There was a large gathering of speakers at Amber Rudd’s fourth Rail Summit last week. The annual Summits were originally set up, primarily, to promote extending the Javelin service to Rye, Hastings and Bexhill (now including Eastbourne) but the speaker-list broadened the range of discussions.
Huw Merriman (MP for Bexhill) started proceedings to emphasise Bexhill’s support for the Javelin project but also because he is a member of the Parliamentary Select Committee on Transport. He pointed out the absurdity of the low average train speed to London from Hastings/ Bexhill compared with equivalent journeys on other national routes and emphasised the objective to improve travel times from the South East (irrespective of the longer term objective with the Javelin). With regard to the strikes over the last year or more, he said the Rail Select Committee has received confirmation from the Office of Rail and Road (“ORR”, the independent safety regulator) about the safety levels provided by onboard supervisors (“OBSs”) and equated them with the current guards/ conductors: MLAG remains doubtful about the ORR’s assertion and, beyond the strict safety issue of a driver being able to operate a train, is concerned that passengers (particularly disabled passengers), remote from the driver, are not being reasonably protected by the rail operator, particularly when it is envisage that trains would still run without an OBS onboard. Unsurprisingly, the ORR’s position was supported by Nick Brown (COO of GTR/ Southern) in explaining the recent improvement of operating statistics. Most telling, Southern has been able to operate a large percentage of services across their franchise on strike days (though, as pointed out last week in response to my piece in Rye News, Southern is no longer able to run a bus service to replace the Rye Shuttle). Not a lot else was said about current services. But he did advise that all OBSs are now fully safety trained for their role (which I found rather surprising) but I imagine they are not trained for the routes they operate. With regard to Southern’s near-future services, the May 2018 timetable is still subject to discussions (including with the local rail action groups) and then approval from the Department for Transport but it should be announced before the end of the year.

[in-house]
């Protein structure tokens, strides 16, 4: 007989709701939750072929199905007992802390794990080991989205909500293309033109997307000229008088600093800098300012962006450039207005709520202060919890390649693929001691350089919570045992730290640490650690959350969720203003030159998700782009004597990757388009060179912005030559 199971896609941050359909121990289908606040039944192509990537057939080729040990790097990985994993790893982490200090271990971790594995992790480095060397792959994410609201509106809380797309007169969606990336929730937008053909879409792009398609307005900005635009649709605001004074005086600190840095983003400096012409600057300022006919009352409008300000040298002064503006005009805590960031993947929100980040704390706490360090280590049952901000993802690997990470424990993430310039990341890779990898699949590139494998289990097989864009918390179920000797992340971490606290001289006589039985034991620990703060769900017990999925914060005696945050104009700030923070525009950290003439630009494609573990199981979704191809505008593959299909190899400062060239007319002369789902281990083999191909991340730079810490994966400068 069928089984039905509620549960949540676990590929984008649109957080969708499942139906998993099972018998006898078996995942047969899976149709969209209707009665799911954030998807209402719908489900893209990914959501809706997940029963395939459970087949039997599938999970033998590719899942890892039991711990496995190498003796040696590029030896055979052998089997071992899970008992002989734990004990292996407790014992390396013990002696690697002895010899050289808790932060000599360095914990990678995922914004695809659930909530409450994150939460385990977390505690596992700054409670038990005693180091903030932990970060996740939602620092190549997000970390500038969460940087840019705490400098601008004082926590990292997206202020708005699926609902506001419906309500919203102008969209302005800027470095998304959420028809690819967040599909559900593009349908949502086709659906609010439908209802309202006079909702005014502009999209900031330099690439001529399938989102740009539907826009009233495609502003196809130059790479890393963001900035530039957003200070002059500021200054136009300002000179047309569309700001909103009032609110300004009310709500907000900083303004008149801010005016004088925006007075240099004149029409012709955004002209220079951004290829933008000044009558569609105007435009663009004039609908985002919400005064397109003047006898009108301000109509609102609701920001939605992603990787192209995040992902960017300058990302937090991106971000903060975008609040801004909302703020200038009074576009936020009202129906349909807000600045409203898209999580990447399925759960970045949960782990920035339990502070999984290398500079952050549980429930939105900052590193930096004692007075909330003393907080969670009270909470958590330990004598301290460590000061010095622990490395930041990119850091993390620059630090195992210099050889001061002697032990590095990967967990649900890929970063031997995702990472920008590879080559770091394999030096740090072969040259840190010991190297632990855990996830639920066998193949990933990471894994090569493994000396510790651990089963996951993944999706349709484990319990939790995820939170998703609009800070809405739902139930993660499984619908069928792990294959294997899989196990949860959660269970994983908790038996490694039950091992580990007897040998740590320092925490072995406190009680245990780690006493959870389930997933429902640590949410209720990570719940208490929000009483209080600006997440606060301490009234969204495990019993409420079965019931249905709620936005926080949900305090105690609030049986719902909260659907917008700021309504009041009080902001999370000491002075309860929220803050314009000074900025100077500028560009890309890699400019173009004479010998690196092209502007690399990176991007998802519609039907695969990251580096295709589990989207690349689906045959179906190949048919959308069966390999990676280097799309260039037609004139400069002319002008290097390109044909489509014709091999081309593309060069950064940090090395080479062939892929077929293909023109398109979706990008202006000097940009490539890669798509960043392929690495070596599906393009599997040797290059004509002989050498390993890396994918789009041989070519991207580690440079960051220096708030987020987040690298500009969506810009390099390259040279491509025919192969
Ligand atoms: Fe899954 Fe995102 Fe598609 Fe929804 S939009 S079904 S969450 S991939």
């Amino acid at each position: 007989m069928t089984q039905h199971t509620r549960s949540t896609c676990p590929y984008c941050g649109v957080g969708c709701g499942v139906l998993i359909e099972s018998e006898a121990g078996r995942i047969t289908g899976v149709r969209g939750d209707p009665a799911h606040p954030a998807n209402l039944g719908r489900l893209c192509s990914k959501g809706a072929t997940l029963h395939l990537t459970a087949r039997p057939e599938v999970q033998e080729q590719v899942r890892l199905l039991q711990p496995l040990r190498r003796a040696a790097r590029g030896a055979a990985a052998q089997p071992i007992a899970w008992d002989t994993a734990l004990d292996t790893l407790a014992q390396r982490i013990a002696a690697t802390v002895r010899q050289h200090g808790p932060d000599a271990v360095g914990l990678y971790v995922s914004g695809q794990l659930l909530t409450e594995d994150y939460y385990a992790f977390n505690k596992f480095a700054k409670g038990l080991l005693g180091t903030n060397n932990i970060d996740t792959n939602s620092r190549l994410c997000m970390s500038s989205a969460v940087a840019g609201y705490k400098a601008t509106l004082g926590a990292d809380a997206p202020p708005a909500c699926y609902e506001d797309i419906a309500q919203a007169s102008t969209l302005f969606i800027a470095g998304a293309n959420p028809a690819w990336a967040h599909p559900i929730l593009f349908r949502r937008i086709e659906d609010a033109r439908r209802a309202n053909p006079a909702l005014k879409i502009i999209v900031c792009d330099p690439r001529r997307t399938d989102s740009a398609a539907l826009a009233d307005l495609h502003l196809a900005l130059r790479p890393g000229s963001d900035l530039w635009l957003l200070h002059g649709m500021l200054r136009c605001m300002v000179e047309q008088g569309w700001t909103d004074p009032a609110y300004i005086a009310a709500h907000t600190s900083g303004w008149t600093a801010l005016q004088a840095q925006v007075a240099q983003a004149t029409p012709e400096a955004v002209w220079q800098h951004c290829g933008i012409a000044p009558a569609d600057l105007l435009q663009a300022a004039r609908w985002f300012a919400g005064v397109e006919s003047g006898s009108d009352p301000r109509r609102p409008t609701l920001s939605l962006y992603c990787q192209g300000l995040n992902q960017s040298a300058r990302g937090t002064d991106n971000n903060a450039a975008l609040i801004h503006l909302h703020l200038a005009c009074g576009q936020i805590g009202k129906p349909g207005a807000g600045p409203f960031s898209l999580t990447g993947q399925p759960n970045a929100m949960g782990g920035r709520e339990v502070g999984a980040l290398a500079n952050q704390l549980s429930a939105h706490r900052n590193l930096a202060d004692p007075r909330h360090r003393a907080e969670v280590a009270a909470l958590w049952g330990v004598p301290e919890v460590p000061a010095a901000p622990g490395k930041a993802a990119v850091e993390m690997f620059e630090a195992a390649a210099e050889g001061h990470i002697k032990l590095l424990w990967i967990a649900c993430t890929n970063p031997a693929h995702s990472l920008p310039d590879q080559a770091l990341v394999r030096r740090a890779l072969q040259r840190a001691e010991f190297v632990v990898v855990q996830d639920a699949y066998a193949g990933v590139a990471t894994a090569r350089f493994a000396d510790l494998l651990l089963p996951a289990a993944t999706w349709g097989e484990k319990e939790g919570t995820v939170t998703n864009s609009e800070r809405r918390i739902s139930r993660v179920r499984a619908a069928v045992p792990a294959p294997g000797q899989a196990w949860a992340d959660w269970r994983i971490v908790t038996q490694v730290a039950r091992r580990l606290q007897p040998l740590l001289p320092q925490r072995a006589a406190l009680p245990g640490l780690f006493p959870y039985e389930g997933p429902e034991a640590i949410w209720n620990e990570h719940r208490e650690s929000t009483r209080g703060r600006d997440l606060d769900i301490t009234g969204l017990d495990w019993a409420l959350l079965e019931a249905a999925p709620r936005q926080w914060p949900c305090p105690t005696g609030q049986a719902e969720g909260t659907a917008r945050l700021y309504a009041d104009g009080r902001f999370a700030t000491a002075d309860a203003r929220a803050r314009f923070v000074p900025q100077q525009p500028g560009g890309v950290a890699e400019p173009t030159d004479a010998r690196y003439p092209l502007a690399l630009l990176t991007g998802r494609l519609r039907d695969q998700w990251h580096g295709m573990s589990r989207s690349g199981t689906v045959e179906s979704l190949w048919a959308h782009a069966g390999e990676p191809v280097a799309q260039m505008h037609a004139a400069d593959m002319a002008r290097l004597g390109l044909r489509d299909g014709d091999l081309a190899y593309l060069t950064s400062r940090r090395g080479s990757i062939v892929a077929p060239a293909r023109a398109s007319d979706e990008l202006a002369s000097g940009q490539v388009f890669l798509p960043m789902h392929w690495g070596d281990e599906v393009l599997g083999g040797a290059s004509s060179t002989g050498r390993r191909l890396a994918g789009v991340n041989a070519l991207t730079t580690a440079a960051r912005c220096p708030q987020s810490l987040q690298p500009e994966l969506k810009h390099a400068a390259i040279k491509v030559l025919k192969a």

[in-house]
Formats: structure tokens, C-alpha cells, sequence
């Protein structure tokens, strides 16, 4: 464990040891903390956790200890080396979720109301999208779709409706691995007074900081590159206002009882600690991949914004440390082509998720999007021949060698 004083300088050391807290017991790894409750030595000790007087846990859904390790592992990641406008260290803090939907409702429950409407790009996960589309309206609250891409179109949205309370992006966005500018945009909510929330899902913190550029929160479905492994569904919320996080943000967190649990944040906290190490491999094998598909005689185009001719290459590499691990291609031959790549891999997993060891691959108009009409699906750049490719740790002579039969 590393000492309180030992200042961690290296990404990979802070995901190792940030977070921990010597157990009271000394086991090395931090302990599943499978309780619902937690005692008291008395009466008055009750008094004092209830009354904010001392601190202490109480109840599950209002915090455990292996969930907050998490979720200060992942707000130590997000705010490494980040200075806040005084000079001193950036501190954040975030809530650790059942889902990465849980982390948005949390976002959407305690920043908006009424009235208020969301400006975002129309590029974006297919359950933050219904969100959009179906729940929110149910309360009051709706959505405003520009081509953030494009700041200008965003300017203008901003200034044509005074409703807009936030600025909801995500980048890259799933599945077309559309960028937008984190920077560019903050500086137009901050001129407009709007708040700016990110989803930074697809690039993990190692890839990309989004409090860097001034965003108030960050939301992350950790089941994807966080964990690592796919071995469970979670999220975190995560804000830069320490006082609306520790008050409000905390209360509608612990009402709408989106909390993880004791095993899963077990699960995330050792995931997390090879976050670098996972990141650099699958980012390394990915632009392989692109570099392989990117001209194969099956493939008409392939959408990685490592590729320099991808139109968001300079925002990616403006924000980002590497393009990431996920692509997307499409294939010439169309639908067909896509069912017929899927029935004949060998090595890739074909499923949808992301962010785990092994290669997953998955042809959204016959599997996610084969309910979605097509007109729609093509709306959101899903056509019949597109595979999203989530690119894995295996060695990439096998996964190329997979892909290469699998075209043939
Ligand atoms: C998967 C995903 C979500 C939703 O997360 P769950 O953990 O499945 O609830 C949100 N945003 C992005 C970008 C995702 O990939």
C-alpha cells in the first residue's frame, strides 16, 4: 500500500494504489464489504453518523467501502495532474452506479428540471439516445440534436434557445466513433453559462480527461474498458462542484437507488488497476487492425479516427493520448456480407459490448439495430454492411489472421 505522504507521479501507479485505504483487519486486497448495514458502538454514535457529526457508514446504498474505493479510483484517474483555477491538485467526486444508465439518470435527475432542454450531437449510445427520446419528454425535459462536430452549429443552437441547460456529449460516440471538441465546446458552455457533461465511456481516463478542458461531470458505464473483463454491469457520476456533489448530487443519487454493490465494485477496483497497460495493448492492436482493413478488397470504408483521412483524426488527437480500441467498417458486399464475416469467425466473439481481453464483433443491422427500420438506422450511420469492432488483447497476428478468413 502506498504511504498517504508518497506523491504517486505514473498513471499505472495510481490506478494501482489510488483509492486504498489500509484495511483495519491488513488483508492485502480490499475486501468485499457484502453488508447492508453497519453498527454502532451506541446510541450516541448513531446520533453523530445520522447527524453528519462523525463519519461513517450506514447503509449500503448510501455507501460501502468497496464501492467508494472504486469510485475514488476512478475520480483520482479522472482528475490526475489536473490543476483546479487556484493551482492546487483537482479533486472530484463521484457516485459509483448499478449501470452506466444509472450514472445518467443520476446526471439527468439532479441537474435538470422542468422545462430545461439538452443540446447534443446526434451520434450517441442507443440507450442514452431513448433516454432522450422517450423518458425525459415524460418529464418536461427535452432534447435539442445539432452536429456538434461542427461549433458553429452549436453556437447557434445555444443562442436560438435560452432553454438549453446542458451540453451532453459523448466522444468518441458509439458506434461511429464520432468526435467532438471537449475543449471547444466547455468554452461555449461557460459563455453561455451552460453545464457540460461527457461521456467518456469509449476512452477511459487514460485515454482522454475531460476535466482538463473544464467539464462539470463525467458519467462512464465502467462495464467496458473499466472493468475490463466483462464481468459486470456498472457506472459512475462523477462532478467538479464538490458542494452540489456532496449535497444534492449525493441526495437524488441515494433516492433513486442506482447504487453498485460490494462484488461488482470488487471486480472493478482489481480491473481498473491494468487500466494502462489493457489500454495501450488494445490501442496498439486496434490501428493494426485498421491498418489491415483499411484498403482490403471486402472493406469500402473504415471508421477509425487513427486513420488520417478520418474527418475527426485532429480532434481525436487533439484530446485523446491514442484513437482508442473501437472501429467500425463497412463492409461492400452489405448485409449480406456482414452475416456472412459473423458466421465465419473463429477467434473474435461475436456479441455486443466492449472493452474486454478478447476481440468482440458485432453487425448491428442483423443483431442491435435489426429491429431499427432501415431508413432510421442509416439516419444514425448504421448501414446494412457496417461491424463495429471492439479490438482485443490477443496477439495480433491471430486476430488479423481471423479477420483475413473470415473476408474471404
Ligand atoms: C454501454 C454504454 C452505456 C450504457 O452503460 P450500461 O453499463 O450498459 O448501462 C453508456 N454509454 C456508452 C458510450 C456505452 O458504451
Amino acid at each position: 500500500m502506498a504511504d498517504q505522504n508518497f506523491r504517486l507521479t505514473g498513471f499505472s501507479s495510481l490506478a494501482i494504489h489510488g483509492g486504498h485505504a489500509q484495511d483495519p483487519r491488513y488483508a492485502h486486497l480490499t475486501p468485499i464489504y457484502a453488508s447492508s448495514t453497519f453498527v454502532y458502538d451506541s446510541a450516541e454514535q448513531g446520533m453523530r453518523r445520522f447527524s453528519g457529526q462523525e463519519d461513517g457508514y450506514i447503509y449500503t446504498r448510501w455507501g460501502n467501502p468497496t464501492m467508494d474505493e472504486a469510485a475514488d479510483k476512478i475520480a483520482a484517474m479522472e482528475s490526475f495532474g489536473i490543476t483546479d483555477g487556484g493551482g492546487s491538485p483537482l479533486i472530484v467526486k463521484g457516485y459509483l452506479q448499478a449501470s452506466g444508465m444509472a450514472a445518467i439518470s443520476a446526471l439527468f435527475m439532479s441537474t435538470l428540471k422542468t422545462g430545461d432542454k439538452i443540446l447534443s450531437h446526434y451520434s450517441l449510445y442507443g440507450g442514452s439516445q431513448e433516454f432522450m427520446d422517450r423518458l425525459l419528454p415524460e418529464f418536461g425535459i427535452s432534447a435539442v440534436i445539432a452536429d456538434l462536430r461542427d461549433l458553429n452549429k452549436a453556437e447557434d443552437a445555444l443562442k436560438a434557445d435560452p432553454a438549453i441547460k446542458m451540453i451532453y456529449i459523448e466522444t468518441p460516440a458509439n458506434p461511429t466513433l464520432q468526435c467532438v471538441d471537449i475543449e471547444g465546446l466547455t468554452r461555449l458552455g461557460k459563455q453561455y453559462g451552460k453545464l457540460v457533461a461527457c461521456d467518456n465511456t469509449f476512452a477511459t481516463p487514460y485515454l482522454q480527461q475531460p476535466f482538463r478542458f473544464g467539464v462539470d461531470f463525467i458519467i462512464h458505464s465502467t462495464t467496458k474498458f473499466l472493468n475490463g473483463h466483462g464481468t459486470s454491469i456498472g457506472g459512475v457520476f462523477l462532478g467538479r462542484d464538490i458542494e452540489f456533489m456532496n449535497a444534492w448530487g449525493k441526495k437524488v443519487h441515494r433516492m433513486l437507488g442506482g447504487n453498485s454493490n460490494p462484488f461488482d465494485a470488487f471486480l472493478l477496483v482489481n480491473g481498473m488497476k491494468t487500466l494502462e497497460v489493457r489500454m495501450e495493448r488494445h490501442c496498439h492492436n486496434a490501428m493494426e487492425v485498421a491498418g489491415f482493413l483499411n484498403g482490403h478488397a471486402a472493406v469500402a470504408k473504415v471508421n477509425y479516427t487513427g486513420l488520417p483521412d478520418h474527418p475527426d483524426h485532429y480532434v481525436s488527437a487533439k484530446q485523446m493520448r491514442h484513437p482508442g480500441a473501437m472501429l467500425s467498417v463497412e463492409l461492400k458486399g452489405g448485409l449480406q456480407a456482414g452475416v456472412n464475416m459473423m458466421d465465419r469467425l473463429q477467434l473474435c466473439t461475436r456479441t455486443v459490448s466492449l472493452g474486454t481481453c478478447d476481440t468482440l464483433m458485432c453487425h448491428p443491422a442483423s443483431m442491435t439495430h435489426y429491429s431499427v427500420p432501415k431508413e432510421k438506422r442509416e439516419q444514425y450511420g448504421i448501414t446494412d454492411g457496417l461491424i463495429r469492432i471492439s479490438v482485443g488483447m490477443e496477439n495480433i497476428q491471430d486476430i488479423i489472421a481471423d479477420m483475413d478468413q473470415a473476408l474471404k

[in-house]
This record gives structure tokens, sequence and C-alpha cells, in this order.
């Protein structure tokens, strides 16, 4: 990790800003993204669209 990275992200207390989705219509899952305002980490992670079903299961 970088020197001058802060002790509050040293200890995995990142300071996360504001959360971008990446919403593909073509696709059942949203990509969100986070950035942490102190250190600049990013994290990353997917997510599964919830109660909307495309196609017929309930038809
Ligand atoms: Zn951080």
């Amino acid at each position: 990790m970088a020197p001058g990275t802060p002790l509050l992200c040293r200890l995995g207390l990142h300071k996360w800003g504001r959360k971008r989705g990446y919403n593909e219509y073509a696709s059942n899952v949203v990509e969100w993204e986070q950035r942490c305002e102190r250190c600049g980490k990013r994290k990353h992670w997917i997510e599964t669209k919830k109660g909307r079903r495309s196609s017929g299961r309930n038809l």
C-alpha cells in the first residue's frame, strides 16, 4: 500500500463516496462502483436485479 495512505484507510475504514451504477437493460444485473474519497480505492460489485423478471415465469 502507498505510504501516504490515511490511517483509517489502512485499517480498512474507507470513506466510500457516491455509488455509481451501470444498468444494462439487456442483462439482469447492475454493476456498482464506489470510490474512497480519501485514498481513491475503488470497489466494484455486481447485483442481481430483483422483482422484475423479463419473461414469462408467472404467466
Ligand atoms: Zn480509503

With regard to the proposed Javelin service, Huw Merriman advised that he and Amber had made significant representation to promote the service including to the rail minister to reference the Javelin service in the SouthEastern franchise which is soon to be out for competitive tender (and representatives of all three of the pre-qualified operators were present at the Summit). There had also been meetings with train manufacturers (such as Hitachi, manufacturer of the Javelin) about suitable equipment, noting that the means of propulsion (whether electric/ hybrid or bimode) has not yet been decided. Of course, fundamentally, approval of the whole Javelin project has not been given yet but all those present, including Paul Maynard MP (Parliamentary Under Secretary of State for Rail/ “Rail Minister”), used positive language to suggest it could be in place by 2024 and acknowledged the project made sense. However, there are several fundamental issues to get through in this modern world of ours, not least the significant issue of funding (rail infrastructure is not simply paid for by Network Rail nowadays). The first part of funding is to demonstrate an economic case and, for this purpose, Mott McDonald has updated their previous study and were present to summarise the results in advance of their formal release date at the end of October – fortunately the results were very positive. The next part of the exercise is to find funders and a person has been identified and given that responsibility.
The earliest stage towards getting the Javelin along the MarshLink is surprisingly current – to remodel the line at Ashford station to enable HS1 Javelin services to get it into Platform 2. Cllr Keith Glazier (Chair, Transport for the South East) explained the work being done to achieve this (as an add-on to other mandatory works at Ashford station relating to the international services, works which start next month): he said this was an opportunity that could not be missed and asserted that funding would be found. From the Rye perspective, apart from improving the route of the Javelin services to Kent, the works would have the short term effect of making the interchange from the MarshLink to HS1 easier, across the platform between Platform 1 and 2: this also gets the HS1 line closer to the MarshLink line, thinking of the longer term objective.
Amber Rudd closed the meeting with very positive words but she recognised that considerable work was still needed to get the project to fruition. We look forward to further news as the project advances but, in rail terms, 2024 is not a long way away.